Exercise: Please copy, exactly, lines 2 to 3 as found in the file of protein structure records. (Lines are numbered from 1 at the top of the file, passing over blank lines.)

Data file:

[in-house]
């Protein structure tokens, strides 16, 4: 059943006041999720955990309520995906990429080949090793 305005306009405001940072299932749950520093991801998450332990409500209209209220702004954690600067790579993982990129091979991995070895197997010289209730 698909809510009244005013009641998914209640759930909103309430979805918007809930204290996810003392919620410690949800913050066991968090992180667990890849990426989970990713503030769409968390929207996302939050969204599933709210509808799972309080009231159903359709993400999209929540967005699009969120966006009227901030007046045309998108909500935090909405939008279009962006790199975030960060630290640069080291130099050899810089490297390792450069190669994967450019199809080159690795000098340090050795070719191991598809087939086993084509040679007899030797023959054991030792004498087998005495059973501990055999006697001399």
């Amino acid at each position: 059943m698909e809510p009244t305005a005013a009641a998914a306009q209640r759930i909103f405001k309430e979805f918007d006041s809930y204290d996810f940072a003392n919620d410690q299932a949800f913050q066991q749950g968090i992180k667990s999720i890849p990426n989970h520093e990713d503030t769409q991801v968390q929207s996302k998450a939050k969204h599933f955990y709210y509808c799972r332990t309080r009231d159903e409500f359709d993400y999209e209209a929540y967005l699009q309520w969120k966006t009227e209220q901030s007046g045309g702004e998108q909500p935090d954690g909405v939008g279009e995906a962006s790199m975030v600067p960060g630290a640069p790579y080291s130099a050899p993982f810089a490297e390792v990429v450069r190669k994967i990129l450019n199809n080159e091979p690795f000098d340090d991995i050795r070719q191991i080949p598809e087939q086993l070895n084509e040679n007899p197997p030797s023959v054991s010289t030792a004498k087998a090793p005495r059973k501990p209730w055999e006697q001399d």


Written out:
């Protein structure tokens, strides 16, 4: 059943006041999720955990309520995906990429080949090793 305005306009405001940072299932749950520093991801998450332990409500209209209220702004954690600067790579993982990129091979991995070895197997010289209730 698909809510009244005013009641998914209640759930909103309430979805918007809930204290996810003392919620410690949800913050066991968090992180667990890849990426989970990713503030769409968390929207996302939050969204599933709210509808799972309080009231159903359709993400999209929540967005699009969120966006009227901030007046045309998108909500935090909405939008279009962006790199975030960060630290640069080291130099050899810089490297390792450069190669994967450019199809080159690795000098340090050795070719191991598809087939086993084509040679007899030797023959054991030792004498087998005495059973501990055999006697001399």
């Amino acid at each position: 059943m698909e809510p009244t305005a005013a009641a998914a306009q209640r759930i909103f405001k309430e979805f918007d006041s809930y204290d996810f940072a003392n919620d410690q299932a949800f913050q066991q749950g968090i992180k667990s999720i890849p990426n989970h520093e990713d503030t769409q991801v968390q929207s996302k998450a939050k969204h599933f955990y709210y509808c799972r332990t309080r009231d159903e409500f359709d993400y999209e209209a929540y967005l699009q309520w969120k966006t009227e209220q901030s007046g045309g702004e998108q909500p935090d954690g909405v939008g279009e995906a962006s790199m975030v600067p960060g630290a640069p790579y080291s130099a050899p993982f810089a490297e390792v990429v450069r190669k994967i990129l450019n199809n080159e091979p690795f000098d340090d991995i050795r070719q191991i080949p598809e087939q086993l070895n084509e040679n007899p197997p030797s023959v054991s010289t030792a004498k087998a090793p005495r059973k501990p209730w055999e006697q001399d």